In CelestialRX Investments, LLC and Krittika Life Sciences, LLC v. Krivulka, et al., C.A. No. 11733-VCG (Del. Ch. Jan. 31, 2017), the Delaware Court of Chancery addressed two preliminary issues before it on motions for partial summary judgment filed by the various defendants. The plaintiffs include CelestialRX Investments, LLC (“CelestialRX”), one of three members of the Delaware limited liability company Akrimax Pharmaceuticals, LLC (“Akrimax”). The defendants include Leonard Mazur and Joseph J. Krivulka (“Krivulka”), the two other members of Akrimax, along with various entities Krivulka controls or in which he has invested. These entities entered into a number of transactions with Akrimax, these transactions being at the heart of this dispute. The Court first considered whether a release agreement dated July 1, 2013 (“Release Agreement”) barred CelestialRX from bringing causes of actions against the defendants which occurred prior to the release. After applying rules of contract interpretation, the Court, in dismissing the motion for partial summary judgment, held that the plaintiff was not a “Releasing Party” as defined in the Release Agreement and thus had not released any claims existing as of July 1, 2013. The Court next considered the extent to which the LLC Agreement of Akrimax and its July 1, 2013 amendment (“Amendment No. 7”) limited or modified fiduciary duties of the members, directors or managers of Akrimax, and what standard of care applied under the LLC Agreement in the context of conflicted transactions.
In Grand Acquisition LLC v. Passco Indian Springs DST, C.A. No. 12003-VCMR (Del. Ch. Aug. 26, 2016) the Delaware Court of Chancery found that under the Delaware Statutory Trust Act (the “Act”), the governing instrument of a Delaware statutory trust (DST) does not need to affirmatively disavow the preconditions and defenses applicable to inspection rights related to a DST’s books and records under Section 3819 of the Act in order to create a separate and distinct contractual right that can, in some circumstances, render statutory preconditions and defenses inapplicable to such requests. Read More
By Scott Waxman and Zack Sager
In CIM Urban Lending GP, LLC v. Cantor Commercial Real Estate Sponsor, L.P., the Delaware Court of Chancery dismissed a breach of fiduciary duty claim against a general partner of a Delaware limited partnership because there was no independent factual basis for the breach of fiduciary duty claim apart from the plaintiffs’ breach of contract claim.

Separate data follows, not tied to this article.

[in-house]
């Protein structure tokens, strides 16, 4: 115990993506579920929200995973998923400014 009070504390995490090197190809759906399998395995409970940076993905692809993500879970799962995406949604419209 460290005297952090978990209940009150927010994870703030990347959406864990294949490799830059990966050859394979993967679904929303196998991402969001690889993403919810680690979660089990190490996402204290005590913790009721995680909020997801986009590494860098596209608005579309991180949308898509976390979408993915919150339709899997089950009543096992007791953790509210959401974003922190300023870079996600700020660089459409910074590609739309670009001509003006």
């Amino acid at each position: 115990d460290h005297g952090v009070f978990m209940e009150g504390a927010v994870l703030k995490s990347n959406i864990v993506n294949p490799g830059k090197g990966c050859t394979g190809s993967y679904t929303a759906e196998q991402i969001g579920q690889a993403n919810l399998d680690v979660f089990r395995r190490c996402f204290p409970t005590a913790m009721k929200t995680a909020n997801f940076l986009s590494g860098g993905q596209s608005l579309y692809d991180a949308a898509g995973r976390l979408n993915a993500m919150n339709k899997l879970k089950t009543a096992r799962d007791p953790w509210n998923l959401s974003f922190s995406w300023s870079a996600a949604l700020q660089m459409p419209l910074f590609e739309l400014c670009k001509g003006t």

By Andrew Skouvakis and Thomas Meyer
In Finger Lakes Capital Partners, LLC v. Honeoye Lake Acquisition, LLC, the Court of Chancery held that proceeds from a limited liability company’s liquidity event distributed to the members of the limited liability company should be reallocated in accordance with prior agreements between the members. The Court found that an integration clause in the limited liability company agreement did not supersede allocation provisions in the prior agreements.
In 2003, Zubin Mehta and Gregory Shalov formed Finger Lakes Capital Partners, LLC (“Finger Lakes”) to sponsor investments in portfolio companies. Lyrical Partners, L.P. (“Lyrical”) provided the majority of the capital for these investments. In 2004, Mehta, Shalov, and Lyrical executed a binding term sheet (the “Term Sheet”) addressing the ongoing business relationship between Finger Lakes and Lyrical. Under the Term Sheet, Lyrical received a 25% ownership interest in Finger Lakes and was entitled to a percentage of portfolio company management fees that would otherwise go to Finger Lakes.
NewYork.com Internet Holdings, Inc. v. Entertainment Benefits Group, LLC, et al., involves a dispute between the two owners, each with a 50% interest, of NewYork.com Entertainment Group, LLC (“NYEG” or the “Company”). The plaintiff alleged that the Company’s board (the “Board”) was deadlocked because it had been excluded from all decision-making and sought dissolution, and the defendant counterclaimed for various breaches by the plaintiff of the Company’s operating agreement; the plaintiff then moved to strike the defendant’s counterclaim or dismiss it in its entirety. In this opinion, the court granted in part and denied in part the plaintiff’s motion to strike, and denied in its entirety the plaintiff’s motion to dismiss.
The plaintiff and defendant in this case were the two owners of NYEG. The principals of the plaintiff, NewYork.com Internet Holdings, Inc. (“NYIH”), were the original registrants of the domain name NewYork.com, a website that sells and markets travel and entertainment tickets in New York. The defendant, Entertainment Benefits Group, LLC (“EBG”), is in the business of selling and marketing travel and entertainment tickets.